“I want her to win the case so she can come back and help the country.”

In a sign of government concern over potential unrest hundreds of police were at the court on Tuesday as the 18-month trial neared its end.

Yingluck has the right to appeal any conviction.

But she is entangled in several other legal cases including a civil case seeking $1 billion compensation for losses over the rice policy.

The verdict could mean checkmate for the close-knit Shinawatra family, whose political networks spread across the north and northeast of the kingdom.

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On Wednesday the Supreme Court is due to rule whether Somchai Wongsawat, who was briefly premier in late 2008 and is the brother-in-law of Thaksin Shinawatra, is guilty over a deadly crackdown on a protest.

He also faces jail if convicted.

Thaksin, the billionaire family patriarch, sits at the core of Thailand’s festering divide.

He was overthrown as prime minister in a military coup in September 2006 and currently lives in self-imposed exile to avoid jail for graft convictions in Thailand.

Manus Island asylum seekers protest power cuts, PNG resettlement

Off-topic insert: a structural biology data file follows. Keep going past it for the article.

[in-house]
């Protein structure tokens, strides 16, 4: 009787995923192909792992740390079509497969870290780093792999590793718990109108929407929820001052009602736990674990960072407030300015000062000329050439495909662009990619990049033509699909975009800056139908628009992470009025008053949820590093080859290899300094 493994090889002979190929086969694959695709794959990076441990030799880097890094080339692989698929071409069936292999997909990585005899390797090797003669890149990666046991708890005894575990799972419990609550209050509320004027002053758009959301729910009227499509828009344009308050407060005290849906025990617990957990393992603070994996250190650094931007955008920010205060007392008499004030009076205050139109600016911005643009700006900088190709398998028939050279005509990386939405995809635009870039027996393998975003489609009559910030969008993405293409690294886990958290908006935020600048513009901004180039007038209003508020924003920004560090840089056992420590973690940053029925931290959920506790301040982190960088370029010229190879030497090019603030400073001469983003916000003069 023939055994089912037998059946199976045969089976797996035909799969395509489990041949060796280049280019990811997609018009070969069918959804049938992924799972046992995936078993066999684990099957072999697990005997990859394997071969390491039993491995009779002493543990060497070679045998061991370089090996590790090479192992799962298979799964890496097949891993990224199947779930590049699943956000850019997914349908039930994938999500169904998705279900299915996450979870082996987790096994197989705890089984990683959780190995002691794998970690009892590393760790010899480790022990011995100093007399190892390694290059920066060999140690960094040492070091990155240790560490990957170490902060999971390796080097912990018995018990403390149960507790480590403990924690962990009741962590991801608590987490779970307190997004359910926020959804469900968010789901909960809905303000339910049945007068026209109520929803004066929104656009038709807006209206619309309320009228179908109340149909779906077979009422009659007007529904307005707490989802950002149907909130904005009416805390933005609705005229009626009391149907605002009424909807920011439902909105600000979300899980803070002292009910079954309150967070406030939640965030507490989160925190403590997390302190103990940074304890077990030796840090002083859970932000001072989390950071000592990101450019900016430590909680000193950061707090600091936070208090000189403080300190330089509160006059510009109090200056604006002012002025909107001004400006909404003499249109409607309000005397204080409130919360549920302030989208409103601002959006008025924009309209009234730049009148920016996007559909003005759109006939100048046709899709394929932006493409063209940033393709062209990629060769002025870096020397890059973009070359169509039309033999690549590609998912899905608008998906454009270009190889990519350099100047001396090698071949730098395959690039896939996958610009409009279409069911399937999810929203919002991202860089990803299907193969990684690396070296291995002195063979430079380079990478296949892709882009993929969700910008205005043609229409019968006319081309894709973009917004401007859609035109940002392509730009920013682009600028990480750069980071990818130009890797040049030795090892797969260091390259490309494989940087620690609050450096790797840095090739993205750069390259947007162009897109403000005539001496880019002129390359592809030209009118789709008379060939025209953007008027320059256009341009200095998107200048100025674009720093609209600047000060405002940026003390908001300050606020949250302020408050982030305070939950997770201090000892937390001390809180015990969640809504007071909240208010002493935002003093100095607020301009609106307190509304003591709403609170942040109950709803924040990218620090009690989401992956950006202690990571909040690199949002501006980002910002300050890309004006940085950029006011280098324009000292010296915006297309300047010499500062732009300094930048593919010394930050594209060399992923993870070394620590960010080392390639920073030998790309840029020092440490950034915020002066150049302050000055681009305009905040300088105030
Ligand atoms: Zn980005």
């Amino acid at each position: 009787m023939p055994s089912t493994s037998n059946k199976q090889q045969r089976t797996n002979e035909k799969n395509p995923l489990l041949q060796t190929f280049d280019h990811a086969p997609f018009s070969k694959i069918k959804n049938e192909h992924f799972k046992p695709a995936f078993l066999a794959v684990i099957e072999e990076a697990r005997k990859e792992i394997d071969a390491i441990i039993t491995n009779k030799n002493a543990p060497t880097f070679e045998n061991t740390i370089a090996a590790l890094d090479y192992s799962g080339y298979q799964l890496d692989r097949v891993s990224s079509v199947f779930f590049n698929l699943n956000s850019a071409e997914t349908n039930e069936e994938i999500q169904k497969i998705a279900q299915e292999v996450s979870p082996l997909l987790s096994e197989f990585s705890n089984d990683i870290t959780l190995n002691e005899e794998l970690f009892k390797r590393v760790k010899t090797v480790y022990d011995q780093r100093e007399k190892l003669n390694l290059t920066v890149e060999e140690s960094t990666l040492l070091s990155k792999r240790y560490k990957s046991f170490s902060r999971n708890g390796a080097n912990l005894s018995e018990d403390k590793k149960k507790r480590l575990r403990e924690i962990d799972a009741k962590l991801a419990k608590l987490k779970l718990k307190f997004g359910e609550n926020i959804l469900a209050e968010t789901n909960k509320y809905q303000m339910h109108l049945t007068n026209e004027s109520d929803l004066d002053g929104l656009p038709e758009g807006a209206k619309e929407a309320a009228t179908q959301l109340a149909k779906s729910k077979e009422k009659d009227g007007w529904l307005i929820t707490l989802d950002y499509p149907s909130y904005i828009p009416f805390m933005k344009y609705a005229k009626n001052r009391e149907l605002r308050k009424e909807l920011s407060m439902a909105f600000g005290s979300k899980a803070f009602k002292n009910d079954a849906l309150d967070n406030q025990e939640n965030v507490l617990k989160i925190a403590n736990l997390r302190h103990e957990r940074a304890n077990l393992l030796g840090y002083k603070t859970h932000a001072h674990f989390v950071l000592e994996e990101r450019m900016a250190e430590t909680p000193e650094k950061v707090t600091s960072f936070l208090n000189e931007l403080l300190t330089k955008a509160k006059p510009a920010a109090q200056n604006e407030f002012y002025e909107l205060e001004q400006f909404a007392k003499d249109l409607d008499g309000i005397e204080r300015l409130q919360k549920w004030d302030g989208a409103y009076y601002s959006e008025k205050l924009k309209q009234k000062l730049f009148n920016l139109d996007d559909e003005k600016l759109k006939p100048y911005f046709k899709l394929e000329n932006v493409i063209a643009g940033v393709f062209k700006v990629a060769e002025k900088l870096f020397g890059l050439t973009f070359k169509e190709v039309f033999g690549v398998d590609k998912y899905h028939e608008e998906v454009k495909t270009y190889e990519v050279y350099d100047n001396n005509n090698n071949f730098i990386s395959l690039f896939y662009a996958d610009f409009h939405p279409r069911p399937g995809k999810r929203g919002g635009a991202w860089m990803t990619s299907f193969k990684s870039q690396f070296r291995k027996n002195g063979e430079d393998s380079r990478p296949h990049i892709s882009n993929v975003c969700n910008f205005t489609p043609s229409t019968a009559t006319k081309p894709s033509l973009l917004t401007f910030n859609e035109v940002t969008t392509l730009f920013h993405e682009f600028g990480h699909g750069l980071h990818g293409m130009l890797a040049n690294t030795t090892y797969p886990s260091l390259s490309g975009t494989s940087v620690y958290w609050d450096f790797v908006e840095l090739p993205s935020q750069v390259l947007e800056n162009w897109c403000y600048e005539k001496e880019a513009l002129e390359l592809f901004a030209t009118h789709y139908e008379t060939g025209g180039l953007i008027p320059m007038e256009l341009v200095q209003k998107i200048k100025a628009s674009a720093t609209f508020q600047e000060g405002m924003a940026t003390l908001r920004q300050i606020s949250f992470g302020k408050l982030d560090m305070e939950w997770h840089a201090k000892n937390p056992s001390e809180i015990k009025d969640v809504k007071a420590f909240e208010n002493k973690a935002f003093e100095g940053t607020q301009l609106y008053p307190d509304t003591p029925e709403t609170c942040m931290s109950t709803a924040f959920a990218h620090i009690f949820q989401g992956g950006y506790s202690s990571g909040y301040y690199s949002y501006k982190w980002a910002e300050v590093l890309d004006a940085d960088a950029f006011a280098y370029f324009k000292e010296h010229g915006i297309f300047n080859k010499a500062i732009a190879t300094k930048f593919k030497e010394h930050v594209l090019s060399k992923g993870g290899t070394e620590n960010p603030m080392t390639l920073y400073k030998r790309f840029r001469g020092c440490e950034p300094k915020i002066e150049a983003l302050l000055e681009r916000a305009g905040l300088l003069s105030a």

Dozens of men held at the centre marched around the compound on Tuesday chanting “bring power back” and “we don’t want PNG”, a video shared by advocates from inside the compound shows.

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We support #ManusProtest #BringThePowerBack pic.twitter长沙桑拿按摩论坛,/udKfn5cDvd

— RRAN WA (@rranwa) August 1, 2017

With the Australian-run centre due to shut in October, the remaining 800 men on Manus are being urged to relocate to a temporary transit centre in the main town of Lorengau.

Water and power supplies were cut off at the centre’s largest compound on Monday, Reuters has reported.

PNG Prime Minister Peter O’Neill has said those deemed legitimate refugees would be resettled in the US under the deal brokered by the Turnbull government with the Obama administration, while others would be returned back to their country of origin.

#manusprotest Hundreds of refugees are gathering in Mike compound to tell Australian gov to stop pressuring people to live in PNG pic.twitter长沙桑拿按摩论坛,/SaeZeEoFLG